Alice's mum needs to go to each child's house just once and then back home again. How many different routes are there? Use the information to find out how long each road is on the route she took.

During the third hour after midnight the hands on a clock point in the same direction (so one hand is over the top of the other). At what time, to the nearest second, does this happen?

A game for 2 people. Take turns placing a counter on the star. You win when you have completed a line of 3 in your colour.

The letters in the following addition sum represent the digits 1 ... 9. If A=3 and D=2, what number is represented by "CAYLEY"?

A Sudoku with clues given as sums of entries.

Place six toy ladybirds into the box so that there are two ladybirds in every column and every row.

There are nine teddies in Teddy Town - three red, three blue and three yellow. There are also nine houses, three of each colour. Can you put them on the map of Teddy Town according to the rules?

On a digital clock showing 24 hour time, over a whole day, how many times does a 5 appear? Is it the same number for a 12 hour clock over a whole day?

Can you arrange the numbers 1 to 17 in a row so that each adjacent pair adds up to a square number?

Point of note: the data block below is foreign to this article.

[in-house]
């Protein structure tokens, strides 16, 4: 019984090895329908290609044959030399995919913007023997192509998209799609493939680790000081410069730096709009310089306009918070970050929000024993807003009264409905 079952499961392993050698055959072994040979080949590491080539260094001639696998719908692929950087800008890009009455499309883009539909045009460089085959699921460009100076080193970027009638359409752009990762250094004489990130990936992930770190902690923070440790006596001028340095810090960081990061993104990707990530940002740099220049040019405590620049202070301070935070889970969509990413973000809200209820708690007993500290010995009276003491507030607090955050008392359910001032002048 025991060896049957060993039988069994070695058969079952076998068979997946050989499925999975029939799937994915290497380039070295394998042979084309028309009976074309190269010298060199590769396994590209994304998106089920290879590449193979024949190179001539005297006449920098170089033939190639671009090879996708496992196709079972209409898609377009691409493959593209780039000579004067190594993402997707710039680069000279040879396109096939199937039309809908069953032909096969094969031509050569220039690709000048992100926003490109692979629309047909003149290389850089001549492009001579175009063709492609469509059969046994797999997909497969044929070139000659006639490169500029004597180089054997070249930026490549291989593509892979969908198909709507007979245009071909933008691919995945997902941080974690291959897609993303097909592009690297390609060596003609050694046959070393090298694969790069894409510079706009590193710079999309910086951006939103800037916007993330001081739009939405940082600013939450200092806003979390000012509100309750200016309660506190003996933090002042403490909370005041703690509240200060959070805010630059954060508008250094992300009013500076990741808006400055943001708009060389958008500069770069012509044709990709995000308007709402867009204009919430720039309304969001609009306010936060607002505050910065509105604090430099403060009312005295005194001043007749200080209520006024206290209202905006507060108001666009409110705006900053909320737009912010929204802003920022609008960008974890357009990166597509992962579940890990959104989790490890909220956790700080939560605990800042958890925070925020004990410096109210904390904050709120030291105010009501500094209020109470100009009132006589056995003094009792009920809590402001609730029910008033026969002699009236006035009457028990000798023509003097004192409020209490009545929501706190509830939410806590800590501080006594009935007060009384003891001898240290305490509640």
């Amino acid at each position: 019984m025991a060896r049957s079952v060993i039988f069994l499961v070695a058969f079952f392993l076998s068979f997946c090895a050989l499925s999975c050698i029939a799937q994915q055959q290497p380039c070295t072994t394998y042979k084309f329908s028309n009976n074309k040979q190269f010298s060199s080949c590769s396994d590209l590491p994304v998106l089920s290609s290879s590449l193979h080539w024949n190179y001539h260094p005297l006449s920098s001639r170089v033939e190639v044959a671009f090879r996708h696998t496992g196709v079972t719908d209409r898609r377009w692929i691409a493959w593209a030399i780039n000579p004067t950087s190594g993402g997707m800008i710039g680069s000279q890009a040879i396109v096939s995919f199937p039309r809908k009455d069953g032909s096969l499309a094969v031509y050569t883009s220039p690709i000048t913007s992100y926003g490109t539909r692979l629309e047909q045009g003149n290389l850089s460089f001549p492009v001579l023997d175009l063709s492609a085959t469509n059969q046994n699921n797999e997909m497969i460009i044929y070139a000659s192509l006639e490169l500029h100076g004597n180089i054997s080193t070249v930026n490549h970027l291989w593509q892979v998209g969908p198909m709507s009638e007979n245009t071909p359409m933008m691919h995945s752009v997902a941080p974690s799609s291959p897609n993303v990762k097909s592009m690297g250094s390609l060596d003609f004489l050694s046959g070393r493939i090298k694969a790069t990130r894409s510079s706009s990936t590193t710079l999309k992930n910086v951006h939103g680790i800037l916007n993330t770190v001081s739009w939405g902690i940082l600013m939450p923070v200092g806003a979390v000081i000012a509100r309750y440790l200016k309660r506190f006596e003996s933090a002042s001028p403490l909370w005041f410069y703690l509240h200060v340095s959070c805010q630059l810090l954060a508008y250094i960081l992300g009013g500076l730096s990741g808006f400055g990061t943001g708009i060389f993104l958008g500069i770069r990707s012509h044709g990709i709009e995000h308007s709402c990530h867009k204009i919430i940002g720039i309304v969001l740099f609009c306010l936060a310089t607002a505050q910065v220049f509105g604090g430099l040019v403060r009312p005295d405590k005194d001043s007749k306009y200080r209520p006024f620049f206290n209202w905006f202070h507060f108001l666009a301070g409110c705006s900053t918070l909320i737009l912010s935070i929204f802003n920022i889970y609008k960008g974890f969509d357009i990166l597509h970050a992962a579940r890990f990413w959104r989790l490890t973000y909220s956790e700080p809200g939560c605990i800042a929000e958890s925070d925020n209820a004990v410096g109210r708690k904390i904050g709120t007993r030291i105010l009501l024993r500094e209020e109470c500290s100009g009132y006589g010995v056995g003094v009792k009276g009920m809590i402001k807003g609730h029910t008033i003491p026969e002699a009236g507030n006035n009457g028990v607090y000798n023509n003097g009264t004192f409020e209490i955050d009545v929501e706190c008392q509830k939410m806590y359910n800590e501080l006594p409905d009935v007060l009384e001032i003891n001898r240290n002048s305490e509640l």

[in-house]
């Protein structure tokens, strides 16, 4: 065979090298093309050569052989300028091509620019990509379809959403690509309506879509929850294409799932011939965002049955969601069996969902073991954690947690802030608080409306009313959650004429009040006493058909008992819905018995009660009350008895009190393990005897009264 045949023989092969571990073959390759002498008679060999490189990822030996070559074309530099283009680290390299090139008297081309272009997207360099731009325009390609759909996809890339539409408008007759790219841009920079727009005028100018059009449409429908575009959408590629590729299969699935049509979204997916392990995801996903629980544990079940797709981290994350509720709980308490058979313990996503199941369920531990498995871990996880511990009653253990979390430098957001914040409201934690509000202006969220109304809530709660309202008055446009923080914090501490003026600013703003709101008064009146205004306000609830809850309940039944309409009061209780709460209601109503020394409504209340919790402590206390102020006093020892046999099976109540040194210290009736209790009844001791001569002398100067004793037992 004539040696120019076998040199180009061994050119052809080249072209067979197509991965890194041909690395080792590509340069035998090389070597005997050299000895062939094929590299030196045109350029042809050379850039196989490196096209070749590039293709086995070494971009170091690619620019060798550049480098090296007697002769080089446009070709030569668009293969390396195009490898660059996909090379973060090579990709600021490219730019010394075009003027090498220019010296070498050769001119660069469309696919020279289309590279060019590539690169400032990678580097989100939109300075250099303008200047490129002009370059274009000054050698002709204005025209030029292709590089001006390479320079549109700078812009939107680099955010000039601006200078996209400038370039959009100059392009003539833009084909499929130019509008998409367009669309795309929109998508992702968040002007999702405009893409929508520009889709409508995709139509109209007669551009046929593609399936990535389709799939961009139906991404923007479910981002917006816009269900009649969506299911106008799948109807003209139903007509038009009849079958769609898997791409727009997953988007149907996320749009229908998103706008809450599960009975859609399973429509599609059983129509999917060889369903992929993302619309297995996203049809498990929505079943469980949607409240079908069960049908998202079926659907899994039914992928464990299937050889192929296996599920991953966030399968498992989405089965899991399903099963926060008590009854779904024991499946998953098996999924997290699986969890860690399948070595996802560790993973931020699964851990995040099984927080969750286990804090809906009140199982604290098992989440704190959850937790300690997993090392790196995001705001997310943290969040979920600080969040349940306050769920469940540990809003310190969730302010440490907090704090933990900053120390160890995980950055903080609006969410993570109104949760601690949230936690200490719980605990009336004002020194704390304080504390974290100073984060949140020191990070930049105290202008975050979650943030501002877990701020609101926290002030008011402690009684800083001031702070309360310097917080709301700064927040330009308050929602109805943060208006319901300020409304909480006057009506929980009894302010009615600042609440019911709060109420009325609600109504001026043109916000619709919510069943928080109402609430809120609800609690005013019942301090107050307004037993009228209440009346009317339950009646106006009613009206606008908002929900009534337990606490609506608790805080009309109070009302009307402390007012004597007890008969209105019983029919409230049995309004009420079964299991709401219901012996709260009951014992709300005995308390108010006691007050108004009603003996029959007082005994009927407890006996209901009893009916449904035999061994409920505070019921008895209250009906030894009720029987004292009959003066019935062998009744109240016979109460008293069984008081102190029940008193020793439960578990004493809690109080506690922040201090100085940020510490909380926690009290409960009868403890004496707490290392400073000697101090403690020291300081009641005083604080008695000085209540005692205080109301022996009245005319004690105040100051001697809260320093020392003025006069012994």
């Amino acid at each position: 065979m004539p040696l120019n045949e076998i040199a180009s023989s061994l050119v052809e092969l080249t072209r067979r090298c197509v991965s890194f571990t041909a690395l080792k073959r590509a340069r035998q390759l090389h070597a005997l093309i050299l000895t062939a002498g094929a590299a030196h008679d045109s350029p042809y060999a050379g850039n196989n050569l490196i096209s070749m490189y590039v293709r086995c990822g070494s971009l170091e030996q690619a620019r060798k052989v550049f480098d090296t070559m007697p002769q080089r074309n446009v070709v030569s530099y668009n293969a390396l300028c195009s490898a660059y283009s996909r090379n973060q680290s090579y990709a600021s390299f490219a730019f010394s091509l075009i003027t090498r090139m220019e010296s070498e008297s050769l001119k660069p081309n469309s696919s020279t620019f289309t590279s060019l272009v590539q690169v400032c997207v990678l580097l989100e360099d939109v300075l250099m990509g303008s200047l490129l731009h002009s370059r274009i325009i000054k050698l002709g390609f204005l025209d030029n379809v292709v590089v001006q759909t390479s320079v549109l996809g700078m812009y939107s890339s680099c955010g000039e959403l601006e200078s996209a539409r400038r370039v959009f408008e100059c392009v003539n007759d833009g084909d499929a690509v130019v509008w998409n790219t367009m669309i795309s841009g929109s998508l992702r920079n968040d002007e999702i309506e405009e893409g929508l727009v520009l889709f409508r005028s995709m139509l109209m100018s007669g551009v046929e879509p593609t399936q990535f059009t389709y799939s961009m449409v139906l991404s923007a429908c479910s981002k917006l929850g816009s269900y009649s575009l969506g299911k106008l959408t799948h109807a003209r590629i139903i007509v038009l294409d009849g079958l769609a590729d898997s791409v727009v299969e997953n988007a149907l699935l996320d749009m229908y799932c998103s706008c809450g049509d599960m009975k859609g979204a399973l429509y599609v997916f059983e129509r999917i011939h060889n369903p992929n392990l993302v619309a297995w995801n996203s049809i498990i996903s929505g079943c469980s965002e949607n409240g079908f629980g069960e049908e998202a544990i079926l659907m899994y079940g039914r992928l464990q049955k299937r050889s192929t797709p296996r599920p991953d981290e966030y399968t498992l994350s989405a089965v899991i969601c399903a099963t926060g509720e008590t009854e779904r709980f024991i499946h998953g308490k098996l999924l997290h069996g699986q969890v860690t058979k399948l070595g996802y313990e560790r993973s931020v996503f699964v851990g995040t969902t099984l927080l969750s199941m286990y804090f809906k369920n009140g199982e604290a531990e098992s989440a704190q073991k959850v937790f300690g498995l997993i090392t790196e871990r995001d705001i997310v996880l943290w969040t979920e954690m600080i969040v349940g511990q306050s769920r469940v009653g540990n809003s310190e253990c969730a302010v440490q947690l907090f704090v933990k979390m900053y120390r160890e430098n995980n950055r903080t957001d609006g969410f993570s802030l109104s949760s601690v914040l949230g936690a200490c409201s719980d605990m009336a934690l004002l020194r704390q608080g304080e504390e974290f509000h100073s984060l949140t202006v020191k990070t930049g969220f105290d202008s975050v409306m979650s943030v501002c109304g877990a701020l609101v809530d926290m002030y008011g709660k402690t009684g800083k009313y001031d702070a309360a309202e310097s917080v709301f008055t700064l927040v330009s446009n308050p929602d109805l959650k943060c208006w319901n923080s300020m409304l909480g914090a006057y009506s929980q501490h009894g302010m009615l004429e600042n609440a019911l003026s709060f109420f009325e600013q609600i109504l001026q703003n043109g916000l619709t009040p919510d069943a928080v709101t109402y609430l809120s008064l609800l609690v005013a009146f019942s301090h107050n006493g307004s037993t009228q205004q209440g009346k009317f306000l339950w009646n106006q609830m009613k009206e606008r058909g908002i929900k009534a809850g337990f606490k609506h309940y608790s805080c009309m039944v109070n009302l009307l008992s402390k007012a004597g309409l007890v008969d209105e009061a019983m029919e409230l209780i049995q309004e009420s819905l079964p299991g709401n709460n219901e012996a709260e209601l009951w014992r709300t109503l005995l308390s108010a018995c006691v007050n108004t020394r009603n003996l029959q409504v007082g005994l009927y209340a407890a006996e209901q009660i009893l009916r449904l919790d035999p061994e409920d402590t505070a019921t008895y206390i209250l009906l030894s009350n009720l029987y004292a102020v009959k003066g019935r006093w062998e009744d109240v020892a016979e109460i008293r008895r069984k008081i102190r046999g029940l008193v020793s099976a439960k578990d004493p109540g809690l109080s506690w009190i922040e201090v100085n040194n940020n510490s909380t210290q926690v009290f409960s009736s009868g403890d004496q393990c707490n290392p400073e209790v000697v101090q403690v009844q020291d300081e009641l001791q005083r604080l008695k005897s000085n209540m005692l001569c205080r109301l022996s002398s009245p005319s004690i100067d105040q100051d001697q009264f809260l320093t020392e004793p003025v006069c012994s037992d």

Four friends must cross a bridge. How can they all cross it in just 17 minutes?

In this matching game, you have to decide how long different events take.

The puzzle can be solved with the help of small clue-numbers which are either placed on the border lines between selected pairs of neighbouring squares of the grid or placed after slash marks on. . . .

Place the 16 different combinations of cup/saucer in this 4 by 4 arrangement so that no row or column contains more than one cup or saucer of the same colour.

Given the nets of 4 cubes with the faces coloured in 4 colours, build a tower so that on each vertical wall no colour is repeated, that is all 4 colours appear.

The idea of this game is to add or subtract the two numbers on the dice and cover the result on the grid, trying to get a line of three. Are there some numbers that are good to aim for?

Stuart's watch loses two minutes every hour. Adam's watch gains one minute every hour. Use the information to work out what time (the real time) they arrived at the airport.